Evidence is one of the biggest pieces of a trial. If you are a defendant, plaintiff, or witness in a trial you may be asked to provide types of evidence like documents, pictures, records, etc. in the case. The case in the article below called for a lawyer to show time sheets off of her computer, but she claimed she could not, and that resulted in a recommendation of suspension. Read more about this in the article below:
Posted Nov 28, 2016 08:30 am CST
A 30-day suspension is being recommended for a lawyer who said she couldnt produce computer metadata of time records supporting a multimillion-dollar fee request because she used a wipe-and-delete program each day.
The State Bar of Californias Review Department recommended the suspension for lawyer Lori Jo Sklar in an Oct. 28 opinion (PDF), the Legal Profession Blog reports. The lawyer lives in Minnesota but also has a California law license, the opinion says.
In 2006, Sklar had sought $24 million attorney fees in a class action settlement on behalf of Toshiba computer users who claimed the laptop covers were faulty, according to the Review Department opinion. In 2009 her lawyer said she was seeking $22 million, and in 2010 she said she was seeking $12 million. The $24 million represented only the maximum recovery she could receive, Sklar told the court.
Toshiba sought time records supporting the initial fee request, and Sklar was ordered to produce electronic time records in native format, the opinion says. Sklar produced hard copies and Microsoft Word files of the records, but not electronic, searchable copies in native form associated with metadata, according to the opinion. Sklar said she couldnt produce the records because she scrubbed her computer each day with a wipe and delete program that eliminates metadata.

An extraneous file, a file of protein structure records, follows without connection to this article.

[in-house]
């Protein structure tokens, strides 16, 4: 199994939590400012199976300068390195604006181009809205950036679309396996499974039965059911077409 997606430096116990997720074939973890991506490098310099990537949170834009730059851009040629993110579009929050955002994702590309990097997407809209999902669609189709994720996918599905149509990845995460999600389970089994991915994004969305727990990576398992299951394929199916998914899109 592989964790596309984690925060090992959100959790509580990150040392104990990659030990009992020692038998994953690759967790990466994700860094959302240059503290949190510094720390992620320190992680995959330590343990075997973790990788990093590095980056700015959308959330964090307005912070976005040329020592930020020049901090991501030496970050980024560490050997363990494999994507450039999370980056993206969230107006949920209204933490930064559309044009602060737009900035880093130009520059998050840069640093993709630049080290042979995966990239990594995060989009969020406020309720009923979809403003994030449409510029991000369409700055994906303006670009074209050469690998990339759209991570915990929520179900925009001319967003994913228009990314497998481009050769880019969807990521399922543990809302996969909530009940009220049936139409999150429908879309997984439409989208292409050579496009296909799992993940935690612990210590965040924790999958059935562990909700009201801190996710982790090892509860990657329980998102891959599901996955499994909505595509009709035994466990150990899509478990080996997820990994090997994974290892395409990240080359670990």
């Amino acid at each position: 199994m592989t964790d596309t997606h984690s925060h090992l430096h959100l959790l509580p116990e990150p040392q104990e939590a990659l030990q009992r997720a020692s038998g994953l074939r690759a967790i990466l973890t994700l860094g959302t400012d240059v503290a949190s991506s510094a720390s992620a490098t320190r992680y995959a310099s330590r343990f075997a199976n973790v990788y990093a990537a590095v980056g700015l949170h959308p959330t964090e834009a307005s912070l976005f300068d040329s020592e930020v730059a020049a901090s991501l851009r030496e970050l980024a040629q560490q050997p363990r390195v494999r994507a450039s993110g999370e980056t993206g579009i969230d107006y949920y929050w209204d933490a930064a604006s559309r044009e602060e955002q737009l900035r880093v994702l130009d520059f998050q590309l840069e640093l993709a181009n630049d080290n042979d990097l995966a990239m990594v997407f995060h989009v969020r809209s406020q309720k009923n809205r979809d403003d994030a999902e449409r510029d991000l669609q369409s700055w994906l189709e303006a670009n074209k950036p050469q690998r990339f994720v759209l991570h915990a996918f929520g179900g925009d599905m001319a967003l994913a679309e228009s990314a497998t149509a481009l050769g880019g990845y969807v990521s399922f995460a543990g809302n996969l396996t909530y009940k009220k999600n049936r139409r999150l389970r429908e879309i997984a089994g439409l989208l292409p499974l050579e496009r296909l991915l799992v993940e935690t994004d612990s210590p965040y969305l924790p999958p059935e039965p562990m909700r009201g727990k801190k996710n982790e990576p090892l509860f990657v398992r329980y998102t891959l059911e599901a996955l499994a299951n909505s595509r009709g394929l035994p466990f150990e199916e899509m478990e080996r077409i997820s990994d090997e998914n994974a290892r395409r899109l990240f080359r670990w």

Toshiba sought sanctions, but a judge instead ordered the parties in 2007 to select a neutral expert to search Sklars computer backup files and produce material that wasnt privileged. After Sklar objected, the court entered a protective order stating that any production of electronic information didnt waive Sklars privacy or privilege claims. Sklar continued to object, and she never produced the computer.
A judge imposed a $165,000 sanction for misuse of the discovery process, which was upheld on appeal. The appeals court also upheld the denial of her petition for fees.
The Review Department concluded that Sklar had wrongly told a judge she never sought more than $12 million in fees and she disregarded court orders regarding the inspection of her computer.
Sklar admits she intentionally did not allow the inspection, but raises a host of arguments as justification, the Review Department opinion said. She primarily claims the judges orders were never properly signed or served, and no protocols were in place to protect confidential/privileged information. Like the superior court, the Court of Appeal, and the hearing judge, we find no merit to these arguments.
Sklar cannot disregard court orders because she believes they are invalid, even if she has a personal good faith reason to do so.
Sklar had disputed nearly every factual finding in the civil case as well as the disciplinary proceedings, but the Review Board determined her challenges had no merit.
The Review Board noted that Sklar had no prior discipline over many years of practice, and 14 witnesses said she was of good character. The board recommended a 30-day actual suspension and a one-year stayed suspension.
Sklar points out there is no final judgment in the ethics case and tells the ABA Journal that she is appealing.